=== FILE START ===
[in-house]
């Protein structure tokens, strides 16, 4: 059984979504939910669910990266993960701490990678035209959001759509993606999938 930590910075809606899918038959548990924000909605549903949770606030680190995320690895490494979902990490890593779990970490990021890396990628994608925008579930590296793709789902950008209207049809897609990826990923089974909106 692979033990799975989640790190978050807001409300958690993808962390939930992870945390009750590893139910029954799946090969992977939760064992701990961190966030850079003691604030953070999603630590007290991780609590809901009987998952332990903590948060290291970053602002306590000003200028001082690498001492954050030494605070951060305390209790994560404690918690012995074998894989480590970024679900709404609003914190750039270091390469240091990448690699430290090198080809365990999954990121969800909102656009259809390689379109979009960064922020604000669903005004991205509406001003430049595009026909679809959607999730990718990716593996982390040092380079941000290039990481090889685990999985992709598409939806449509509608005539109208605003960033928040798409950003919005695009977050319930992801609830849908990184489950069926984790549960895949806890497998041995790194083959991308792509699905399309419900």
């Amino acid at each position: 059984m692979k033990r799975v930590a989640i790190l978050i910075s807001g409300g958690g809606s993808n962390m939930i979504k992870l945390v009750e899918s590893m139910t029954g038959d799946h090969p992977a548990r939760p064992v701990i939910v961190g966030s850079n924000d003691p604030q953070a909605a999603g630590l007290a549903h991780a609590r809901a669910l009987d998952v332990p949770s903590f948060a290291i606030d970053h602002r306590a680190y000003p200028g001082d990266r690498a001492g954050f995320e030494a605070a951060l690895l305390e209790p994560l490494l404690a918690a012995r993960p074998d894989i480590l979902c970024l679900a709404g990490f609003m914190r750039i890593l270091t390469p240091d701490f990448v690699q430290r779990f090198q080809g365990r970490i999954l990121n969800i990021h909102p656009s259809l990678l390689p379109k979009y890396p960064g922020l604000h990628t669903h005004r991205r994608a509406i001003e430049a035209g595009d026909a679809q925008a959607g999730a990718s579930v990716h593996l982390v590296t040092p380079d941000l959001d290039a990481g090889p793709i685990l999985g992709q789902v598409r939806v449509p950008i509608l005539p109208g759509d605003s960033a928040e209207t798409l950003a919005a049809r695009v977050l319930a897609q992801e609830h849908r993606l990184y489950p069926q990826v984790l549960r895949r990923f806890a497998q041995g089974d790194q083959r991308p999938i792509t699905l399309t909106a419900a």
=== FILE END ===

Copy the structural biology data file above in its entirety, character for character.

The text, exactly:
[in-house]
């Protein structure tokens, strides 16, 4: 059984979504939910669910990266993960701490990678035209959001759509993606999938 930590910075809606899918038959548990924000909605549903949770606030680190995320690895490494979902990490890593779990970490990021890396990628994608925008579930590296793709789902950008209207049809897609990826990923089974909106 692979033990799975989640790190978050807001409300958690993808962390939930992870945390009750590893139910029954799946090969992977939760064992701990961190966030850079003691604030953070999603630590007290991780609590809901009987998952332990903590948060290291970053602002306590000003200028001082690498001492954050030494605070951060305390209790994560404690918690012995074998894989480590970024679900709404609003914190750039270091390469240091990448690699430290090198080809365990999954990121969800909102656009259809390689379109979009960064922020604000669903005004991205509406001003430049595009026909679809959607999730990718990716593996982390040092380079941000290039990481090889685990999985992709598409939806449509509608005539109208605003960033928040798409950003919005695009977050319930992801609830849908990184489950069926984790549960895949806890497998041995790194083959991308792509699905399309419900």
């Amino acid at each position: 059984m692979k033990r799975v930590a989640i790190l978050i910075s807001g409300g958690g809606s993808n962390m939930i979504k992870l945390v009750e899918s590893m139910t029954g038959d799946h090969p992977a548990r939760p064992v701990i939910v961190g966030s850079n924000d003691p604030q953070a909605a999603g630590l007290a549903h991780a609590r809901a669910l009987d998952v332990p949770s903590f948060a290291i606030d970053h602002r306590a680190y000003p200028g001082d990266r690498a001492g954050f995320e030494a605070a951060l690895l305390e209790p994560l490494l404690a918690a012995r993960p074998d894989i480590l979902c970024l679900a709404g990490f609003m914190r750039i890593l270091t390469p240091d701490f990448v690699q430290r779990f090198q080809g365990r970490i999954l990121n969800i990021h909102p656009s259809l990678l390689p379109k979009y890396p960064g922020l604000h990628t669903h005004r991205r994608a509406i001003e430049a035209g595009d026909a679809q925008a959607g999730a990718s579930v990716h593996l982390v590296t040092p380079d941000l959001d290039a990481g090889p793709i685990l999985g992709q789902v598409r939806v449509p950008i509608l005539p109208g759509d605003s960033a928040e209207t798409l950003a919005a049809r695009v977050l319930a897609q992801e609830h849908r993606l990184y489950p069926q990826v984790l549960r895949r990923f806890a497998q041995g089974d790194q083959r991308p999938i792509t699905l399309t909106a419900a």